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July 31, 2011

Public vote (!) tomorrow to replace Nassau Coliseum; demise would boost Barclays Center; Daily News, Post, slam (!) public arena funding; economist warns of "corporate welfare to pro sports team owners"

Atlantic Yards Report

There's a referendum Monday in tax-strapped Nassau County on a $400 million plan to replace the Nassau Coliseum (and build a minor league ballpark), and you can bet that Barclays Center backers are hoping the whole thing blows up, thus sending events--no, not the main tenant, the hockey Islanders, but concerts and shows--to that new arena rising near the Long Island Rail Road terminal in Brooklyn.

There's reason for question the plan, as I'll describe below, but it's notable how the New York Daily News and New York Post editorial pages, steady backers of Atlantic Yards, have discovered their inner Daniel Goldstein, fervently denouncing the "scheme."

(It's also notable that the public gets a voice decide--though it should be pointed out that a Monday in August is not exactly designed for mass turnout. Neither the public nor local elected officials voted on support for Atlantic Yards. Note that the Nassau County Legislature and then the Nassau Interim Finance Authority would then decide.)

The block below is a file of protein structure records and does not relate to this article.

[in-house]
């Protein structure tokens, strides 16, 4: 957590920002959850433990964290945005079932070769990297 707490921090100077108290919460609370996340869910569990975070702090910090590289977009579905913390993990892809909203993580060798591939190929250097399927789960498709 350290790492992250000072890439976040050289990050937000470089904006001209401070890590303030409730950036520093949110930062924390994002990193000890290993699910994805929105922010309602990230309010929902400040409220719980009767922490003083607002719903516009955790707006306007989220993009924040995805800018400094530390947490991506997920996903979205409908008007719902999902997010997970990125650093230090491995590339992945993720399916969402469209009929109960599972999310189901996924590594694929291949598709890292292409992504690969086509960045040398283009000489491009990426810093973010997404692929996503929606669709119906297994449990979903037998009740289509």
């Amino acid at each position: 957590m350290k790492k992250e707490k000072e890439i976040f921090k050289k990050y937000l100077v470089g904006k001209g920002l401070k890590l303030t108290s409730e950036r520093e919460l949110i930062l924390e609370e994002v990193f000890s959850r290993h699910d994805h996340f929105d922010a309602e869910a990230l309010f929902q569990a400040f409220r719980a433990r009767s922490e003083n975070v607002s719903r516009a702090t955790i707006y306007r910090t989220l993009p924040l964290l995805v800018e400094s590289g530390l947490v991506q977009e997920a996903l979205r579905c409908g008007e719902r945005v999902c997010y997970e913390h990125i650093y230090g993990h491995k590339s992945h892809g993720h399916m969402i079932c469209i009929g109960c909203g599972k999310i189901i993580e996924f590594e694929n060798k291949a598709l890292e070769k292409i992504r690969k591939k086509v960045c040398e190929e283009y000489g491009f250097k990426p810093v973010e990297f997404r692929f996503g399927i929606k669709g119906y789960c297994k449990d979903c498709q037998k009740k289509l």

Were the editorial pages just bamboozled by "Jobs, Housing, and Hoops"? Is this "good government" week? Or did someone (Rupert, Mort?) make the call?

Meanwhile, "thousands of union workers, Nassau County officials, hockey fans and Islanders players" held a rally this week, the business community is opposed, the rival teams Devils and Rangers registered their support, and Governor Andrew Cuomo stayed studiously neutral (in contrast with his office's unyielding support for Atlantic Yards, a state project).

...

It's not at all the same funding mechanism as that for the two baseball stadiums in New York City and the Atlantic Yards arena--the questionable but legal use of tax-exempt bonds as PILOTs (payments in lieu of taxes), a magic trick that requires tax-exempt land and diverted phantom taxes.

Nor is the $400 million sought from voters to be used for land purchase and infrastructure, as the nearly $300 million in direct funding (plus much, much more in indirect support) for Atlantic Yards.

Rather, Nassau Coliseum backers want voters to pay for construction--but, unlike with Atlantic Yards and the two stadiums, at least the government would get a percentage of rent.

link

Posted by steve at July 31, 2011 8:15 PM